It is a common myth, largely spread by Opera fanbois that Opera invented tabbed browsing. This is very simply, wrong. The first browser that can be said to have tabbed browsing was an Internet Explorer shell called NetCaptor, first released in 1997.
Out of the main browsers it is actually Firefox that can be credited with being the browser to mainstream tabbed browsing. Phoenix (what would later become Firefox) introduced tabbed browsing in September 2002.
Some people consider Opera to have been the first main browser to introduce tabbed browsing because of the inclusion of a Multiple Document Interface. This is incorrect and the difference is not trivial. An MDI is the interface Word 97 had for example. It allows many windows in one, but is not the same as a Tabbed Document Interface. A TDI allows for repositioning tabs on a tab bar, dragging and dropping between windows, open in new tab, easy switching between tabs without having to minimize etc. Fanbois will often cite Opera’s own version history as proof that they were the first browser to include tabbed browsing, however just because opera considered an MDI to be a TDI does not make it so.
When Phoenix 0.1 was introduced it had tabbed browsing support and if you use it today it will still feel quite familiar. Opera on the other hand still only had an MDI at version 6.10>, which was released October 31st, 2002. Opera did not get proper tab support until version 7 which was released January 28th, 2003 although the beta which included the same tab support was released November 13th 2002.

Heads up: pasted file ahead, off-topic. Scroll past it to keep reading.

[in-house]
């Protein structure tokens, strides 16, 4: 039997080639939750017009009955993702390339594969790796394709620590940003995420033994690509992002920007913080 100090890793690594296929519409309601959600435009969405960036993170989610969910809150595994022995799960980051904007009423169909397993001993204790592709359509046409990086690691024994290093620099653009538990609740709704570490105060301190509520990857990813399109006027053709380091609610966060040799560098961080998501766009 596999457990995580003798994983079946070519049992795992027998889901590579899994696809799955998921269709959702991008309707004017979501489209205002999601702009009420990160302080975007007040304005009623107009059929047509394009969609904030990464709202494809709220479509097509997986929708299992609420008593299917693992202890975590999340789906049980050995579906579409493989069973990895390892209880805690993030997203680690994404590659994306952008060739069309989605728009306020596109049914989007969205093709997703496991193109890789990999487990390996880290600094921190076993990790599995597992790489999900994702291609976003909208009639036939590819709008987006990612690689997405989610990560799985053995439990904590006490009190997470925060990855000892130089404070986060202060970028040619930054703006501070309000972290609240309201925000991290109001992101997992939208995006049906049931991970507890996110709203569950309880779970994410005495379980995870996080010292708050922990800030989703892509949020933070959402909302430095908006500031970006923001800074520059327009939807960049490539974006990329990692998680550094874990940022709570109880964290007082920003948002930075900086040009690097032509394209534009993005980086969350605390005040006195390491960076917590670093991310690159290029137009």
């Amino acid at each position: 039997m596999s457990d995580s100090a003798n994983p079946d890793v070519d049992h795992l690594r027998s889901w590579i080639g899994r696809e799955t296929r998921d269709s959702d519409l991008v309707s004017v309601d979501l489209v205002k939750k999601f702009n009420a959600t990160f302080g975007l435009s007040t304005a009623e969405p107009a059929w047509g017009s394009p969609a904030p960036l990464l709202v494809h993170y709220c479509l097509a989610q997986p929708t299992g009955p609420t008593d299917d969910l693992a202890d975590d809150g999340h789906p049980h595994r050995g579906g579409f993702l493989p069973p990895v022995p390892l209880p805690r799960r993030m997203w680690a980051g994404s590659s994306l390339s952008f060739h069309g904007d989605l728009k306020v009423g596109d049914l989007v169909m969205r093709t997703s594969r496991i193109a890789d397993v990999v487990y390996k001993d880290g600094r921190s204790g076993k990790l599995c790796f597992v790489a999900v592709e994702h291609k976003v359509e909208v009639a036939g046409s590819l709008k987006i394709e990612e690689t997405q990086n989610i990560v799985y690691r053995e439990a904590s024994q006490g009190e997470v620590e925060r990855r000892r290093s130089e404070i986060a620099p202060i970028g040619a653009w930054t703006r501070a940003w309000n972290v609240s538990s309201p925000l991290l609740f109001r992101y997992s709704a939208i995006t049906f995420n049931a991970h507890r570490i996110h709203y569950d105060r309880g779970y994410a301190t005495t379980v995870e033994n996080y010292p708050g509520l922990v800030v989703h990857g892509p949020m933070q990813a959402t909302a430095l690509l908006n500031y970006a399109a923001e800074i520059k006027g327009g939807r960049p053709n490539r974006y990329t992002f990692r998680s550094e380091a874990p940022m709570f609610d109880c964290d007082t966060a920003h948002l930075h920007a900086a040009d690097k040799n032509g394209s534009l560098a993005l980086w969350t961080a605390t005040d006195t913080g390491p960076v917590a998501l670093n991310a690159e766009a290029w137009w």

I hope that I have helped to clear this up and denounce this ridiculous myth. Anyone is welcome to see for themselves and download the older versions of browsers and they themselves can confirm that it wasn’t until version 7 that Opera can said to have gotten proper tab support.
Recently there has been discussion of crafting malicious URLs by making use of the soft hyphen character. The soft hyphen character is only meant to be rendered if and when the text breaks onto a new line, which is almost never the case with URLs. The problem is not so much a security risk on an individual level, rather by incorporating the ­ character in URLs, it allows some spam catching software to be bypassed.
I think the real problem this issue highlights is that it is still unsafe in 2010 to trust website links. This issue actually reminded me of the Unicode URL attack which came to light in 2005, where it was possible to register a domain that looked like a common domain using different characters. This soft hyphen attack could allow for some of these malicious Unicode domains to be treated as legitimate.
Perhaps the first step is to educate people about SSL certificates, and have them check. But it isn’t enough that people simply check that their domain is trusted, as it can be easy to get a domain automatically trusted by most browsers. Instead, we would have to educate and get users to examine the certificate details for every important site they visit. This is unlikely, and since it shifts responsibility to the user, not so great a solution.
An easy solution may be to have a very restrictive set of characters allowed for URLs. At present a domain with soft hyphens encoded within appears as a normal domain in Firefox 4.06b, Opera 10.62, IE 9 and Chrome 6.0.472.63. This could be easily solved by forcibly rendering the soft hyphen character or in some way indicating the URL contains special characters. Likewise there should be an indicator when a URL combines different character sets.
These types of simple exploits will continue because there is just so much to work with and security has not been considered until too late. Browsers (and any internet aware program) should be designed with security in mind from the ground up, in which case they would have implemented something like a restricted character set or warning, and both the soft hyphen exploit and Unicode attack would not have been possible.